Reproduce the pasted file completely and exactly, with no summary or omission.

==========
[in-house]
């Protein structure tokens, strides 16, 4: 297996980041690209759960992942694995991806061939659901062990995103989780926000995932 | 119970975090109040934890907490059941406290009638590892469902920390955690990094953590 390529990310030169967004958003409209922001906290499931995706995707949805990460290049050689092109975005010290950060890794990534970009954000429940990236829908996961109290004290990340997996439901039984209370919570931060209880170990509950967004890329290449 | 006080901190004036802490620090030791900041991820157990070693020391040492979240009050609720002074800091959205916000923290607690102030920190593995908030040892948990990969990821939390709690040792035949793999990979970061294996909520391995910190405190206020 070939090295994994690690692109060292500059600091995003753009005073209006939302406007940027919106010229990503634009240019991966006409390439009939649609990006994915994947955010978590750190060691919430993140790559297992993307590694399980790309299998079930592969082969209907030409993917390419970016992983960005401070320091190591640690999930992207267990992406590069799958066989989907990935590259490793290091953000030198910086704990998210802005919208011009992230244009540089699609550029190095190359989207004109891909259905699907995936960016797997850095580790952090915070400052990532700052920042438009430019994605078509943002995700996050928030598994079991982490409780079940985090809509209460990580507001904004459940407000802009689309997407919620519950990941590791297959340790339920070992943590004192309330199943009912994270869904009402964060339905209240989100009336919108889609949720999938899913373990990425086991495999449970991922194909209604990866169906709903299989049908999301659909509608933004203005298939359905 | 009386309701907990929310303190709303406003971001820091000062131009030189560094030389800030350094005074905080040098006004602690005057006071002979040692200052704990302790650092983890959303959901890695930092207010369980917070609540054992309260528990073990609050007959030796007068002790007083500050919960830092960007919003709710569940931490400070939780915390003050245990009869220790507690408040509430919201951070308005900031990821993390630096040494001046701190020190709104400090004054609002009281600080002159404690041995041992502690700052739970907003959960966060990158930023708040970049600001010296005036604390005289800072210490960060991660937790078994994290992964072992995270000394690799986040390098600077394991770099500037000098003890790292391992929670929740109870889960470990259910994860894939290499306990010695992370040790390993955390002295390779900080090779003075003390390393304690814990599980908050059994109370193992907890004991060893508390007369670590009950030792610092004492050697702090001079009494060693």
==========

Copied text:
[in-house]
């Protein structure tokens, strides 16, 4: 297996980041690209759960992942694995991806061939659901062990995103989780926000995932 | 119970975090109040934890907490059941406290009638590892469902920390955690990094953590 390529990310030169967004958003409209922001906290499931995706995707949805990460290049050689092109975005010290950060890794990534970009954000429940990236829908996961109290004290990340997996439901039984209370919570931060209880170990509950967004890329290449 | 006080901190004036802490620090030791900041991820157990070693020391040492979240009050609720002074800091959205916000923290607690102030920190593995908030040892948990990969990821939390709690040792035949793999990979970061294996909520391995910190405190206020 070939090295994994690690692109060292500059600091995003753009005073209006939302406007940027919106010229990503634009240019991966006409390439009939649609990006994915994947955010978590750190060691919430993140790559297992993307590694399980790309299998079930592969082969209907030409993917390419970016992983960005401070320091190591640690999930992207267990992406590069799958066989989907990935590259490793290091953000030198910086704990998210802005919208011009992230244009540089699609550029190095190359989207004109891909259905699907995936960016797997850095580790952090915070400052990532700052920042438009430019994605078509943002995700996050928030598994079991982490409780079940985090809509209460990580507001904004459940407000802009689309997407919620519950990941590791297959340790339920070992943590004192309330199943009912994270869904009402964060339905209240989100009336919108889609949720999938899913373990990425086991495999449970991922194909209604990866169906709903299989049908999301659909509608933004203005298939359905 | 009386309701907990929310303190709303406003971001820091000062131009030189560094030389800030350094005074905080040098006004602690005057006071002979040692200052704990302790650092983890959303959901890695930092207010369980917070609540054992309260528990073990609050007959030796007068002790007083500050919960830092960007919003709710569940931490400070939780915390003050245990009869220790507690408040509430919201951070308005900031990821993390630096040494001046701190020190709104400090004054609002009281600080002159404690041995041992502690700052739970907003959960966060990158930023708040970049600001010296005036604390005289800072210490960060991660937790078994994290992964072992995270000394690799986040390098600077394991770099500037000098003890790292391992929670929740109870889960470990259910994860894939290499306990010695992370040790390993955390002295390779900080090779003075003390390393304690814990599980908050059994109370193992907890004991060893508390007369670590009950030792610092004492050697702090001079009494060693």